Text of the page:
Does this sound familiar?

Spoken: "Do you have homework?"Unspoken: "I want you to feel proud of yourself at school and I will be glad to help you if I can."

Spoken: "No."

Unspoken: "My teacher is so mean, he never explains the assignments. I don't know what I'm supposed to do. I guess I'll flunk English."

If it does, then maybe you have a middle-schooler in the family.

Communicating with children in the middle-school years is a challenge even for the most determined parent. It can be so frustrating, sometimes it's tempting just to give up and wait, oh, five or 10 years, however long it takes until your child decides he or she feels like talking again.

But you don't have to wait, says psychologist Lawrence Kutner. With a little thoughtfulness - and a lot of that determination - parents can communicate well with their middle-schoolers. And when they do, both parents and children will feel better for it.

It's not easy, because "the middle school years are times of tremendous change," said Kutner, author of "Parent and Child: Getting Through to Each Other," "Your School-Age Child" and "Making Sense of Your Teen-ager" (all William Morrow & Co.).

"When a child enters middle school, a couple of things are happening at the same time: Their bodies are changing and their school environment is changing," he says.

"As parents, we have to recognize what they are going through. They are gawky and awkward, afraid of being embarrassed. They feel as if there is a spotlight and a camera on them all the time. It is intensely painful. So they often try to protect themselves with a false bravado. They walk around in a bubble of cool."

Part of that means that they may seem uncommunicative to their parents - though not necessarily to their peers. In fact, they communicate with their peers all the time, especially on the telephone.

"Middle-schoolers use the phone differently from adults. We use the phone to do business, to arrange things, to stay in touch. They use it to check things out with their friends: Do you perceive the same reality that I see?

It's very important in a middle-schooler's development to do that kind of "reality check" with friends, Kutner said. But it is just as important to communicate with parents. Parents can provide their middle-schooler with a secure, loving haven when they feel unsure of themselves, with solid information, and with good values to help them evaluate the world around them.

How to get inside that self-protective "bubble of bravado"? Kutner has some suggestions:

- Ask the right questions. Those are the ones that can't be answered in one word. Instead of "How was school?" try "What do you think about your history teacher?" or "What did you do today that you were proud of?" Still just one word? Say, "Tell me more."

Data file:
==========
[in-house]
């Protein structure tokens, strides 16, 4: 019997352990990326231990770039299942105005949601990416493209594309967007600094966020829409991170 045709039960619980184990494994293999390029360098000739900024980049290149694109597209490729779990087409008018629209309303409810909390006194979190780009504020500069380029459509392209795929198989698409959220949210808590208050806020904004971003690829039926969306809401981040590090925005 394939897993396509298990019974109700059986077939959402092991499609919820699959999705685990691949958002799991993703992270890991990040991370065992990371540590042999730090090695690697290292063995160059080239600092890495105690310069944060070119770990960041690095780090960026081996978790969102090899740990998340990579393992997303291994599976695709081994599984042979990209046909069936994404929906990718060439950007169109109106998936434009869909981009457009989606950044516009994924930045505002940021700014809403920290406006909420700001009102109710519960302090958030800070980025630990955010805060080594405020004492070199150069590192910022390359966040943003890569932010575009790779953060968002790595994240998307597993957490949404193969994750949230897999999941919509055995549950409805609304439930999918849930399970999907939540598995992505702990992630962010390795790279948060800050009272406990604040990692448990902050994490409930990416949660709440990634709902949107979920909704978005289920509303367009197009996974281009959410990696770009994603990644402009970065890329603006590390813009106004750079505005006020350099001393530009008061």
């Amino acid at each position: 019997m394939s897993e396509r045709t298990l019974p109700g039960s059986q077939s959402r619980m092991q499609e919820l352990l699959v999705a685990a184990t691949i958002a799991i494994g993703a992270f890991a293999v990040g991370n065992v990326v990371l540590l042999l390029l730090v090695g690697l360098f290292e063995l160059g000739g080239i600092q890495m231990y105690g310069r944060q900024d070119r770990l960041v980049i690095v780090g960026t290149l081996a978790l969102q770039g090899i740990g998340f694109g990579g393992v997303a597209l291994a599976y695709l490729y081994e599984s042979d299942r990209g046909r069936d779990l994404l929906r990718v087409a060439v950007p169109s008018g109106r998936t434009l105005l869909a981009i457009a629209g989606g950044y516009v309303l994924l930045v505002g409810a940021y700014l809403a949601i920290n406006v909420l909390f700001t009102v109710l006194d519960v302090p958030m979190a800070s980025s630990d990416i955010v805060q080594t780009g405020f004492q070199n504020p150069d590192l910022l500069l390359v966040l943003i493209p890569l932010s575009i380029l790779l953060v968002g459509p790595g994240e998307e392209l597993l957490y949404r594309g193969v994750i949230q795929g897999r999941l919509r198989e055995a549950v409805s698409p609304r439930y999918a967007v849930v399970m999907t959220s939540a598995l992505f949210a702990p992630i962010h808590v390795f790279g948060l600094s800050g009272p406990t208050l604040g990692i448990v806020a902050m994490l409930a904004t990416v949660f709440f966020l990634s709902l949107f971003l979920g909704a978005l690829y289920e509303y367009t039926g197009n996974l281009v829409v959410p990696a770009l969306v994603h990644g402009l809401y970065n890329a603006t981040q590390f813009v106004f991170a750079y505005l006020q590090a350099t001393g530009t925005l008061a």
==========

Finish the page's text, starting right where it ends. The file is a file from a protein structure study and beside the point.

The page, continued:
- Be approachable. Sometimes your child will bring up things that sound trivial - a detailed description of a movie, for example. No matter what, listen. It may lead someplace else - if not immediately, then later on. A child who feels comfortable talking to his or her parents about small matters is more likely to talk to them about big issues when they come up.

- Set an example. Talk about your day, then ask about theirs. If you are willing to share your experiences and feelings, you are giving your child permission to share his or hers.

- Accentuate the positive. It's almost impossible to exaggerate how sensitive middle-schoolers are. They may feel embarrassed by almost anything - or by nothing at all. Don't ridicule or minimize their concerns. Take them seriously and let them know you are proud that they have the maturity to discuss their concerns with you.

- Share a hobby. Exploring a common interest together sets up a natural environment for good conversation. Just make sure it really is a mutual interest, not something you are imposing on your child.

- Look at baby pictures. Kids love this; they are fascinated by these early images of themselves. And it leads easily to talking about the physical and emotional changes that people go through in their lives (for example, in early adolescence).

- Talk in the car. The car offers a wonderful combination of privacy and protection - you can't look at each other. Time alone in the car can let you share information and feelings. If you are not alone, you can also learn a lot about your child's world by listening to back-seat conversations.

- Read together. From time to time read the same novel that your child has been assigned for class, then talk about it. Remember, you are not trying to improve your child's English grades. Use the novel as a way to discuss feelings and ideas.

When can you know that you have communicated well with your child, and raised a responsible human being?

Kutner, whose two sons are in college and elementary school, sighs. "When your child is 53."